Not with a Bang but a Whisker

Well, after forty years of continuous cat ownership (not all with the same cat), we are now bereft of any feline companionship. Our tuxedo cat, Nate (short for “Concatenate” – it’s a joke for you spreadsheet nerds), succumbed this week to old age, with a gentle assist from a compassionate veterinarian.

During that four-decade span, we have owned – or, more accurately, been in servitude to – these kitties: Felix and his littermate Oscar, Sophie and her partner in abandonment Chlöe, and Sammy and his aforementioned brother Nate. We also served as long-time grandparents to Miles, our son Josh’s orange tabby-and-then-some. Miles came to stay with us “temporarily” while Josh and a friend were settling into a new apartment. That was fifteen years and three moves of our own ago. Our son has since moved back home, also “temporarily” — when he walked into the house, Miles looked at him as if to say, “I knew you’d be back, Buck-o.”

Felix and Oscar (with those names already affixed) came to us via our neighbor, Nancy: one of her girlfriends was about to get married to a fellow who was allergic to them (the cats, not the girlfriend and neighbor). Nancy brokered the adoption, and we welcomed them (again, the cats) into our apartment shortly after their first birthday. Long story short: the cats far outlived the marriage.

We later moved into a larger unit in the same building, as my wife Carol was pregnant and we wanted space for a nursery. We took a week to move our belongings from one floor to another and then brought the cats into their new home. Felix was indifferent to his new surroundings, whereas Oscar was completely discombobulated and would Not. Stop. Howling. He wailed throughout the day and evening and into the wee hours. We had a small stash of cat tranquilizers on hand from when we first adopted them – in case they had any rehoming anxiety – which, up until that night, we had no reason to administer. At 3:00 A.M., having had more than enough of his literal caterwauling, I gave Oscar one of the pills. An hour later, I gave him another when he still hadn’t stopped. He continued to wail, but with an impaired undertone to his voice and while staggering around the apartment, clearly under the influence of narcotics. It wasn’t until well after sunrise that he finally crawled into the cabinet under the kitchen sink and fell into an exhausted sleep – still making wispy, pathetic croaks with each exhale. (Not to worry; he fully recovered and seemed fine with his new surroundings going forward.)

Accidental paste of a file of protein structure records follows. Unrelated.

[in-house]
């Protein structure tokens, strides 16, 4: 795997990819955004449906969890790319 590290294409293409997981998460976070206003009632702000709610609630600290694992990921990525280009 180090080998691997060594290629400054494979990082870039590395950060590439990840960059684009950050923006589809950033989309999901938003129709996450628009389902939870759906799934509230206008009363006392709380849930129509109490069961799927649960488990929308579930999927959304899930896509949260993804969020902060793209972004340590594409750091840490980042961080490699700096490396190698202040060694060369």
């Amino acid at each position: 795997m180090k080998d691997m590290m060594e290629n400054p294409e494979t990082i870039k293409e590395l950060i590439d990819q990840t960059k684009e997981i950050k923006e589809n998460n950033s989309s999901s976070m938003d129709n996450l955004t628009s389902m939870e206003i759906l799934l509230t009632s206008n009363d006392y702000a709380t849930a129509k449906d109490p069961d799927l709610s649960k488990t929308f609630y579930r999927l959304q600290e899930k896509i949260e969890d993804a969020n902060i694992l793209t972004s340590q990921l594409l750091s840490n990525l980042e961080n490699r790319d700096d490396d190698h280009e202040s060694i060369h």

A few years later we bought our first house, in Peekskill, New York, living there with our toddler and the feline odd couple (I had to use that phrase at least once) for three years until a job relocation resulted in a move to Greenville, South Carolina. We brought the cats along with us (as well as our son, who had managed to ingratiate himself into the brood by then), spending our first year in a too-small apartment while trying to sell our house back in New York before moving into a more spacious home in our new town. Felix and Oscar settled in quite comfortably, with Felix passing away years later due to unexplained causes at age 17. Once Felix was gone, Oscar became the cuddly lap cat he never chose to be while his brother was still alive. He spent several years as our pampered one and only – until the morning we spied two cats huddling together on our front porch. Opening the door scared them away, but they returned the next day and the day after; using cans of food, we eventually lured them into a box wedged in the open doorway, whisking them to the vet for examination. Sophie was a sleek, all-black beauty and quickly became quite friendly – whereas Chlöe, a grey tabby, remained skittish around us for all the years we had her. She was, however, completely smitten with Sophie, spending most of her time wrapped around her vagabond sister.

Sophie and Chlöe’s arrival coincided with a noticeable slowing-down for Oscar, and he died a few months later at the impressive age of 21. His absence went unnoticed by the girls, who then had the run of the house for about a year – at which point Carol learned from a friend who volunteered with a cat rescue organization that a trio of newly-weaned kittens were being showcased for adoption at a local pet store. We rushed to the location, intending to adopt all three siblings but, by the time we arrived, the girl and one of the boys had already been placed. The remaining kitty was a teeny black-and-while fellow, whom we quickly scooped up and took home. We named him Nate (which is short for… oh, right – I already mentioned that), and had cuddled him for barely an hour when our friend called to say one of the other cats had been returned by the prospective parents and asked if we still wanted him. We sped back to the store, returning with Nate’s not-so-long-lost brother, whom we called Sammy.

Sophie and Chlöe were a unit, as were Nate and Sammy – the pairs largely kept their distance from one another, remaining detached but civil whenever they crossed paths. Within months of introducing the kittens into the brood, another change in my employment status meant we would be moving to Boston. For this move, all four cats came with us – but our son, who had graduated from high school two years before, decided to remain in South Carolina to work and share a small rental house with a friend.